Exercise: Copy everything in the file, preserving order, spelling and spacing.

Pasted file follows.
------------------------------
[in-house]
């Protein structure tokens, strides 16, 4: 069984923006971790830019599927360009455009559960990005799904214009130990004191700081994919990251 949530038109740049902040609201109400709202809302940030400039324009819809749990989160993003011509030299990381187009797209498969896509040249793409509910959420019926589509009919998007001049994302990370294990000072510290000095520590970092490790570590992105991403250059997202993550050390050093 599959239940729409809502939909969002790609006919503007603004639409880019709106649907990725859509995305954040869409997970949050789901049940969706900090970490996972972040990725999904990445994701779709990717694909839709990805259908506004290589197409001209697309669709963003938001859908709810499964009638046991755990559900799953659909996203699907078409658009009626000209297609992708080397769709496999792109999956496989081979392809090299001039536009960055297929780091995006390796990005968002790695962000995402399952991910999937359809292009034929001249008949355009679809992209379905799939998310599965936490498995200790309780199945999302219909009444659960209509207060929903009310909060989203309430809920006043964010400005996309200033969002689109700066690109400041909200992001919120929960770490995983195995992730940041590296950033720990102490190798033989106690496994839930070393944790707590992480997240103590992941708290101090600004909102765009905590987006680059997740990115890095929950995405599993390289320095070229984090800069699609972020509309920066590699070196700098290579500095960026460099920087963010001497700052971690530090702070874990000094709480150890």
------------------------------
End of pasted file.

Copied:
[in-house]
């Protein structure tokens, strides 16, 4: 069984923006971790830019599927360009455009559960990005799904214009130990004191700081994919990251 949530038109740049902040609201109400709202809302940030400039324009819809749990989160993003011509030299990381187009797209498969896509040249793409509910959420019926589509009919998007001049994302990370294990000072510290000095520590970092490790570590992105991403250059997202993550050390050093 599959239940729409809502939909969002790609006919503007603004639409880019709106649907990725859509995305954040869409997970949050789901049940969706900090970490996972972040990725999904990445994701779709990717694909839709990805259908506004290589197409001209697309669709963003938001859908709810499964009638046991755990559900799953659909996203699907078409658009009626000209297609992708080397769709496999792109999956496989081979392809090299001039536009960055297929780091995006390796990005968002790695962000995402399952991910999937359809292009034929001249008949355009679809992209379905799939998310599965936490498995200790309780199945999302219909009444659960209509207060929903009310909060989203309430809920006043964010400005996309200033969002689109700066690109400041909200992001919120929960770490995983195995992730940041590296950033720990102490190798033989106690496994839930070393944790707590992480997240103590992941708290101090600004909102765009905590987006680059997740990115890095929950995405599993390289320095070229984090800069699609972020509309920066590699070196700098290579500095960026460099920087963010001497700052971690530090702070874990000094709480150890």